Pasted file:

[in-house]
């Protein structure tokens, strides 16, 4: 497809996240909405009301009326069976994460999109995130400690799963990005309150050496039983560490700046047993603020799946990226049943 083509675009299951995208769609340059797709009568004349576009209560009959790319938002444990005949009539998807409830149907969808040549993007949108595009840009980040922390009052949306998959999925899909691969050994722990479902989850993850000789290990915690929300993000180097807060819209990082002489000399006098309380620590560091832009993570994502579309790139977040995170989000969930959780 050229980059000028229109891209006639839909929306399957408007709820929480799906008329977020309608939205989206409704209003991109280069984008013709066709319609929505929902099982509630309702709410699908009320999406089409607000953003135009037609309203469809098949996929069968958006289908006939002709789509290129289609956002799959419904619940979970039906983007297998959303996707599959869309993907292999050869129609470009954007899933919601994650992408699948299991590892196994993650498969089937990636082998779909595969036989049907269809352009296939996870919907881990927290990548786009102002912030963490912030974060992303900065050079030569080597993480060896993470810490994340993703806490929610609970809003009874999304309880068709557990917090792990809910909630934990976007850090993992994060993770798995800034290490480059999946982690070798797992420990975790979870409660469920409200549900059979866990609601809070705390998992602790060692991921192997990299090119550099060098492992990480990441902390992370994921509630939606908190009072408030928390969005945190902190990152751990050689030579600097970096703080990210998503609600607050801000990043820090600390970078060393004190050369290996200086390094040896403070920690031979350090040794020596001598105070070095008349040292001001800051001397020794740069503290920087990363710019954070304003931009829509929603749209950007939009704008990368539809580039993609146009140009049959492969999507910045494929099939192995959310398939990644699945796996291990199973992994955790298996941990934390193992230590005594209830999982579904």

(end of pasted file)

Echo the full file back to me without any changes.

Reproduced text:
[in-house]
């Protein structure tokens, strides 16, 4: 497809996240909405009301009326069976994460999109995130400690799963990005309150050496039983560490700046047993603020799946990226049943 083509675009299951995208769609340059797709009568004349576009209560009959790319938002444990005949009539998807409830149907969808040549993007949108595009840009980040922390009052949306998959999925899909691969050994722990479902989850993850000789290990915690929300993000180097807060819209990082002489000399006098309380620590560091832009993570994502579309790139977040995170989000969930959780 050229980059000028229109891209006639839909929306399957408007709820929480799906008329977020309608939205989206409704209003991109280069984008013709066709319609929505929902099982509630309702709410699908009320999406089409607000953003135009037609309203469809098949996929069968958006289908006939002709789509290129289609956002799959419904619940979970039906983007297998959303996707599959869309993907292999050869129609470009954007899933919601994650992408699948299991590892196994993650498969089937990636082998779909595969036989049907269809352009296939996870919907881990927290990548786009102002912030963490912030974060992303900065050079030569080597993480060896993470810490994340993703806490929610609970809003009874999304309880068709557990917090792990809910909630934990976007850090993992994060993770798995800034290490480059999946982690070798797992420990975790979870409660469920409200549900059979866990609601809070705390998992602790060692991921192997990299090119550099060098492992990480990441902390992370994921509630939606908190009072408030928390969005945190902190990152751990050689030579600097970096703080990210998503609600607050801000990043820090600390970078060393004190050369290996200086390094040896403070920690031979350090040794020596001598105070070095008349040292001001800051001397020794740069503290920087990363710019954070304003931009829509929603749209950007939009704008990368539809580039993609146009140009049959492969999507910045494929099939192995959310398939990644699945796996291990199973992994955790298996941990934390193992230590005594209830999982579904």